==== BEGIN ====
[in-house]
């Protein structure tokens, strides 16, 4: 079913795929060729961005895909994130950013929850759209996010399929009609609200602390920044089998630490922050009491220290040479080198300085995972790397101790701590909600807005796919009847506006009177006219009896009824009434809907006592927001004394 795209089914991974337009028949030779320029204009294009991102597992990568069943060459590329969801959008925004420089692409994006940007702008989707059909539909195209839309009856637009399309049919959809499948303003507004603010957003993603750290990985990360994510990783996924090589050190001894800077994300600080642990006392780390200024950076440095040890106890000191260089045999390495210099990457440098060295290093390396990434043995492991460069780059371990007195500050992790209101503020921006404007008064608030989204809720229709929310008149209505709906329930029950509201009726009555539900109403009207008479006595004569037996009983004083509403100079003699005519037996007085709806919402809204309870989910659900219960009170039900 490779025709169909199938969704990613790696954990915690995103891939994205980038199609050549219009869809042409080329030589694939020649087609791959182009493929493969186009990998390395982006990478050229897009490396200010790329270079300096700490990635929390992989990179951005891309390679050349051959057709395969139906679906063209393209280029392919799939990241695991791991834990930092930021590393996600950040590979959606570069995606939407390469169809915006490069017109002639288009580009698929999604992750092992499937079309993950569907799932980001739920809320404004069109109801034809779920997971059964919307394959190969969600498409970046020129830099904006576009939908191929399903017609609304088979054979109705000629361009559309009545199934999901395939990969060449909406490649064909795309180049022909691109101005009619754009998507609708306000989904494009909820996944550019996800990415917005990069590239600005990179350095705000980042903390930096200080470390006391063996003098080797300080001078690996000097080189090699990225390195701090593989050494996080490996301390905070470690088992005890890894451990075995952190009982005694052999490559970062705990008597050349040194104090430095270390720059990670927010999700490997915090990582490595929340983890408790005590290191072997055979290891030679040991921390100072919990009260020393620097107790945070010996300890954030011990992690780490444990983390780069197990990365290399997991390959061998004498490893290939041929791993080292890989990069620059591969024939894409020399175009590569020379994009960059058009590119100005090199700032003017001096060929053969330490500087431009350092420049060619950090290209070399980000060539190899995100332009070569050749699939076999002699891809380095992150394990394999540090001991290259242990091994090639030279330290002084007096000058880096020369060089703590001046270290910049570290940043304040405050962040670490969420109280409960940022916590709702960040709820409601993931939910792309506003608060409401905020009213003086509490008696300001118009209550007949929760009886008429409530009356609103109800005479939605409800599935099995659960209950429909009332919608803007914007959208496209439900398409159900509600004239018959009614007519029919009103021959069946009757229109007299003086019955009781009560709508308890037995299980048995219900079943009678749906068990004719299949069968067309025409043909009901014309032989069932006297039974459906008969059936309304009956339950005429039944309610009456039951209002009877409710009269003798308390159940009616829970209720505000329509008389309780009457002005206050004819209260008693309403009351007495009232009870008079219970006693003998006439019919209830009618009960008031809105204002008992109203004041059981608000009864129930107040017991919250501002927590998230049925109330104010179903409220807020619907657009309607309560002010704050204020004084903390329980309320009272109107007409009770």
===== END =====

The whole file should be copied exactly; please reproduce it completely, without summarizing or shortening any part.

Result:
[in-house]
């Protein structure tokens, strides 16, 4: 079913795929060729961005895909994130950013929850759209996010399929009609609200602390920044089998630490922050009491220290040479080198300085995972790397101790701590909600807005796919009847506006009177006219009896009824009434809907006592927001004394 795209089914991974337009028949030779320029204009294009991102597992990568069943060459590329969801959008925004420089692409994006940007702008989707059909539909195209839309009856637009399309049919959809499948303003507004603010957003993603750290990985990360994510990783996924090589050190001894800077994300600080642990006392780390200024950076440095040890106890000191260089045999390495210099990457440098060295290093390396990434043995492991460069780059371990007195500050992790209101503020921006404007008064608030989204809720229709929310008149209505709906329930029950509201009726009555539900109403009207008479006595004569037996009983004083509403100079003699005519037996007085709806919402809204309870989910659900219960009170039900 490779025709169909199938969704990613790696954990915690995103891939994205980038199609050549219009869809042409080329030589694939020649087609791959182009493929493969186009990998390395982006990478050229897009490396200010790329270079300096700490990635929390992989990179951005891309390679050349051959057709395969139906679906063209393209280029392919799939990241695991791991834990930092930021590393996600950040590979959606570069995606939407390469169809915006490069017109002639288009580009698929999604992750092992499937079309993950569907799932980001739920809320404004069109109801034809779920997971059964919307394959190969969600498409970046020129830099904006576009939908191929399903017609609304088979054979109705000629361009559309009545199934999901395939990969060449909406490649064909795309180049022909691109101005009619754009998507609708306000989904494009909820996944550019996800990415917005990069590239600005990179350095705000980042903390930096200080470390006391063996003098080797300080001078690996000097080189090699990225390195701090593989050494996080490996301390905070470690088992005890890894451990075995952190009982005694052999490559970062705990008597050349040194104090430095270390720059990670927010999700490997915090990582490595929340983890408790005590290191072997055979290891030679040991921390100072919990009260020393620097107790945070010996300890954030011990992690780490444990983390780069197990990365290399997991390959061998004498490893290939041929791993080292890989990069620059591969024939894409020399175009590569020379994009960059058009590119100005090199700032003017001096060929053969330490500087431009350092420049060619950090290209070399980000060539190899995100332009070569050749699939076999002699891809380095992150394990394999540090001991290259242990091994090639030279330290002084007096000058880096020369060089703590001046270290910049570290940043304040405050962040670490969420109280409960940022916590709702960040709820409601993931939910792309506003608060409401905020009213003086509490008696300001118009209550007949929760009886008429409530009356609103109800005479939605409800599935099995659960209950429909009332919608803007914007959208496209439900398409159900509600004239018959009614007519029919009103021959069946009757229109007299003086019955009781009560709508308890037995299980048995219900079943009678749906068990004719299949069968067309025409043909009901014309032989069932006297039974459906008969059936309304009956339950005429039944309610009456039951209002009877409710009269003798308390159940009616829970209720505000329509008389309780009457002005206050004819209260008693309403009351007495009232009870008079219970006693003998006439019919209830009618009960008031809105204002008992109203004041059981608000009864129930107040017991919250501002927590998230049925109330104010179903409220807020619907657009309607309560002010704050204020004084903390329980309320009272109107007409009770």